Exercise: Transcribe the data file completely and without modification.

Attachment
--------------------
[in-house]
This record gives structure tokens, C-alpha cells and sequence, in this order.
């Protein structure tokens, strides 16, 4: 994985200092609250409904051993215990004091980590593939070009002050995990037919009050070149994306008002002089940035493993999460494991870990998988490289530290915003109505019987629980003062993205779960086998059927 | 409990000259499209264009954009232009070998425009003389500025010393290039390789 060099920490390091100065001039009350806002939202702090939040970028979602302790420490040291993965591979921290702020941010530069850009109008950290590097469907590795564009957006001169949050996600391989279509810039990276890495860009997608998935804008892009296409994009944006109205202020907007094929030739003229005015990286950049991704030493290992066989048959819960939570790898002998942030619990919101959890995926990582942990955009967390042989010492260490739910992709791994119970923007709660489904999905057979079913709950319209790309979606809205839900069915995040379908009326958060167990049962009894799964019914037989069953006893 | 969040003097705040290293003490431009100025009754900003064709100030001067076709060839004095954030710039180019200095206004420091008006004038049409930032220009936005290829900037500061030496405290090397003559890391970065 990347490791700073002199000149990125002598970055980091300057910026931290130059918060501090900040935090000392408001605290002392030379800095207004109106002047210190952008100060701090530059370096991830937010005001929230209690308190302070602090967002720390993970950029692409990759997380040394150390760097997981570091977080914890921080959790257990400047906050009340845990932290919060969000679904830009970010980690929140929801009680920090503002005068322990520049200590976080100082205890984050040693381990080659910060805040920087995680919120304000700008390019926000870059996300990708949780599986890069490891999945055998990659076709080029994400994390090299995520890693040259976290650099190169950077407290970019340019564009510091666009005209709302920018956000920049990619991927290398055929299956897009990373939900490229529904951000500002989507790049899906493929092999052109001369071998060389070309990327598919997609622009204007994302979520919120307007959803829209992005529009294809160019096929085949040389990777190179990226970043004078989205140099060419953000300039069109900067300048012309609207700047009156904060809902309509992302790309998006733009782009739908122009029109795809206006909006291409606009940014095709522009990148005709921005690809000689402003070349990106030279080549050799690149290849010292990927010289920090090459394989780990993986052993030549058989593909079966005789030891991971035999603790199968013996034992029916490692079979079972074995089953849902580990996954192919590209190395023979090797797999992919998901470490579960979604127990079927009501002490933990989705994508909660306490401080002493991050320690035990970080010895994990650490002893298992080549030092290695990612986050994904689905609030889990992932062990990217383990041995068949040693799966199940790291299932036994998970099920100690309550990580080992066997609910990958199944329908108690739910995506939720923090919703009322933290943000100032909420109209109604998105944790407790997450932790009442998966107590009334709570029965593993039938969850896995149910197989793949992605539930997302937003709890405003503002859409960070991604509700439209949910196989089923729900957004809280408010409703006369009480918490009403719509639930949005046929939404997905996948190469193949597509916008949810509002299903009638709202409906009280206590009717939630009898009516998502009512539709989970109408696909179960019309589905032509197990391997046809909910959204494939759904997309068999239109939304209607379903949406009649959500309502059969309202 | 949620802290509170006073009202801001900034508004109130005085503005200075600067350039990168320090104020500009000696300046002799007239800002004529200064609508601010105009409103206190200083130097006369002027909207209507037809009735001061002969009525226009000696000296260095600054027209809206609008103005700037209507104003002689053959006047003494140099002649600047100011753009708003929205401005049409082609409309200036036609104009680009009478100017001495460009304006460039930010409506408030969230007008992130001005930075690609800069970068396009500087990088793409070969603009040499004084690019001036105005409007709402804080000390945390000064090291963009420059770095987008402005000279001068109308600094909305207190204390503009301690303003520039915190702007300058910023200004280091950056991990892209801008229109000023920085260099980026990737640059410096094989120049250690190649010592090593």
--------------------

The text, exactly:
[in-house]
This record gives structure tokens, C-alpha cells and sequence, in this order.
């Protein structure tokens, strides 16, 4: 994985200092609250409904051993215990004091980590593939070009002050995990037919009050070149994306008002002089940035493993999460494991870990998988490289530290915003109505019987629980003062993205779960086998059927 | 409990000259499209264009954009232009070998425009003389500025010393290039390789 060099920490390091100065001039009350806002939202702090939040970028979602302790420490040291993965591979921290702020941010530069850009109008950290590097469907590795564009957006001169949050996600391989279509810039990276890495860009997608998935804008892009296409994009944006109205202020907007094929030739003229005015990286950049991704030493290992066989048959819960939570790898002998942030619990919101959890995926990582942990955009967390042989010492260490739910992709791994119970923007709660489904999905057979079913709950319209790309979606809205839900069915995040379908009326958060167990049962009894799964019914037989069953006893 | 969040003097705040290293003490431009100025009754900003064709100030001067076709060839004095954030710039180019200095206004420091008006004038049409930032220009936005290829900037500061030496405290090397003559890391970065 990347490791700073002199000149990125002598970055980091300057910026931290130059918060501090900040935090000392408001605290002392030379800095207004109106002047210190952008100060701090530059370096991830937010005001929230209690308190302070602090967002720390993970950029692409990759997380040394150390760097997981570091977080914890921080959790257990400047906050009340845990932290919060969000679904830009970010980690929140929801009680920090503002005068322990520049200590976080100082205890984050040693381990080659910060805040920087995680919120304000700008390019926000870059996300990708949780599986890069490891999945055998990659076709080029994400994390090299995520890693040259976290650099190169950077407290970019340019564009510091666009005209709302920018956000920049990619991927290398055929299956897009990373939900490229529904951000500002989507790049899906493929092999052109001369071998060389070309990327598919997609622009204007994302979520919120307007959803829209992005529009294809160019096929085949040389990777190179990226970043004078989205140099060419953000300039069109900067300048012309609207700047009156904060809902309509992302790309998006733009782009739908122009029109795809206006909006291409606009940014095709522009990148005709921005690809000689402003070349990106030279080549050799690149290849010292990927010289920090090459394989780990993986052993030549058989593909079966005789030891991971035999603790199968013996034992029916490692079979079972074995089953849902580990996954192919590209190395023979090797797999992919998901470490579960979604127990079927009501002490933990989705994508909660306490401080002493991050320690035990970080010895994990650490002893298992080549030092290695990612986050994904689905609030889990992932062990990217383990041995068949040693799966199940790291299932036994998970099920100690309550990580080992066997609910990958199944329908108690739910995506939720923090919703009322933290943000100032909420109209109604998105944790407790997450932790009442998966107590009334709570029965593993039938969850896995149910197989793949992605539930997302937003709890405003503002859409960070991604509700439209949910196989089923729900957004809280408010409703006369009480918490009403719509639930949005046929939404997905996948190469193949597509916008949810509002299903009638709202409906009280206590009717939630009898009516998502009512539709989970109408696909179960019309589905032509197990391997046809909910959204494939759904997309068999239109939304209607379903949406009649959500309502059969309202 | 949620802290509170006073009202801001900034508004109130005085503005200075600067350039990168320090104020500009000696300046002799007239800002004529200064609508601010105009409103206190200083130097006369002027909207209507037809009735001061002969009525226009000696000296260095600054027209809206609008103005700037209507104003002689053959006047003494140099002649600047100011753009708003929205401005049409082609409309200036036609104009680009009478100017001495460009304006460039930010409506408030969230007008992130001005930075690609800069970068396009500087990088793409070969603009040499004084690019001036105005409007709402804080000390945390000064090291963009420059770095987008402005000279001068109308600094909305207190204390503009301690303003520039915190702007300058910023200004280091950056991990892209801008229109000023920085260099980026990737640059410096094989120049250690190649010592090593």